In Copenhagen, Modi and Danish PM Mette Frederiksen reviewed the bilateral Green Strategic Partnership between their two nations and decided to ramp up trade ties. The nine bilateral pacts signed during the visit covered diverse fields such as migration and mobility, shipping, culture, fisheries, animal husbandry, skill development, start-ups, water management, and energy policy.
While in Copenhagen, Modi also participated in the second India-Nordic Summit with the PMs of Denmark, Iceland, Finland, Sweden, and Norway— a process he had initiated in 2018.
In France, on the last leg of his visit, PM Modi congratulated French President Emmanuel Macron for his victory in recent elections. The two sides agreed to find creative ways for France’s deeper involvement in India’s ‘Atmanirbhar Bharat’ initiatives to help it achieve self-reliance in advanced defence technology, manufacturing and exports, including through increased industry to industry partnerships.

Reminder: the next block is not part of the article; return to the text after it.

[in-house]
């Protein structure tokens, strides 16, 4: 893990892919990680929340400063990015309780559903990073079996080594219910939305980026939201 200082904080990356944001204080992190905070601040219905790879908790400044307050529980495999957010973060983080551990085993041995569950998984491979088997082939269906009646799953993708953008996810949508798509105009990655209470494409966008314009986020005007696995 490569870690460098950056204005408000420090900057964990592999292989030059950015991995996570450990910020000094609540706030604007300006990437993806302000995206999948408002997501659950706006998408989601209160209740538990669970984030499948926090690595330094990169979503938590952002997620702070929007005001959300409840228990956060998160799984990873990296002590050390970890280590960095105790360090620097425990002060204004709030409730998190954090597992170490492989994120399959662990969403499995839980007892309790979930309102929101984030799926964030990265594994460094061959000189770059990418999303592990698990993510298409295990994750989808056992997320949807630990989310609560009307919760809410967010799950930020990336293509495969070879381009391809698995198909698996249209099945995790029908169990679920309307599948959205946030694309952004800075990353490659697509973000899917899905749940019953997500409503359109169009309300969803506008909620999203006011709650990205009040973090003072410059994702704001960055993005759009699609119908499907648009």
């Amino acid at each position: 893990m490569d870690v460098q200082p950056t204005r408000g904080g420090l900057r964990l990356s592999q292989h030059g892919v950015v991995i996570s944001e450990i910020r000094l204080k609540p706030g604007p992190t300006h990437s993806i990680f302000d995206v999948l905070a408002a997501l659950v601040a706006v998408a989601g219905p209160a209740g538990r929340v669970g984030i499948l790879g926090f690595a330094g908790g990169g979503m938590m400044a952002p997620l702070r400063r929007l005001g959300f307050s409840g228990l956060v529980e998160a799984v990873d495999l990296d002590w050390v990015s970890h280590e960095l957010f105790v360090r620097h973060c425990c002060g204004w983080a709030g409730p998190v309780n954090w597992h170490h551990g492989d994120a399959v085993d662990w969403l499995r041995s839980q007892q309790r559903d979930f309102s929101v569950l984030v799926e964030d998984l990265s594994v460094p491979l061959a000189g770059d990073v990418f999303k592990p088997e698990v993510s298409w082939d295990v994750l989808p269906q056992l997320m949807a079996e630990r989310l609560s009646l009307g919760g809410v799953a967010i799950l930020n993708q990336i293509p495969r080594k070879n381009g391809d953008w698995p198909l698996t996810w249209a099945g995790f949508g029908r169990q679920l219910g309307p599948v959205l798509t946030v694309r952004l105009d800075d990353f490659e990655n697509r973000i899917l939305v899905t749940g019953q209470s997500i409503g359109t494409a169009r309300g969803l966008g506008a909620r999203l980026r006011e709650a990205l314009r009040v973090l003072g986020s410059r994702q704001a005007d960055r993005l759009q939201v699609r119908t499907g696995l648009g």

Modi and Macron also agreed to set up a bilateral strategic dialogue in order to address the contemporary challenges that have arisen in space, in particular maintaining secure access to space for all.
The dialogue will bring together experts from space and defence agencies of the two nations, apart from administration and specialized ecosystems to discuss security and economic challenges in outer space, the norms, and principles applicable to space as well as unveil new areas of cooperation.
Prime Minister Modi’s short but productive swing through Europe underlined the belated realization of the immense possibilities for an enduring strategic partnership between India and Europe.
It saw a conscious effort by both sides to narrow the differences and better appreciate the concerns of each other in Ukraine. India and Europe have also begun to find some common ground in addressing the humanitarian and other consequences of the war.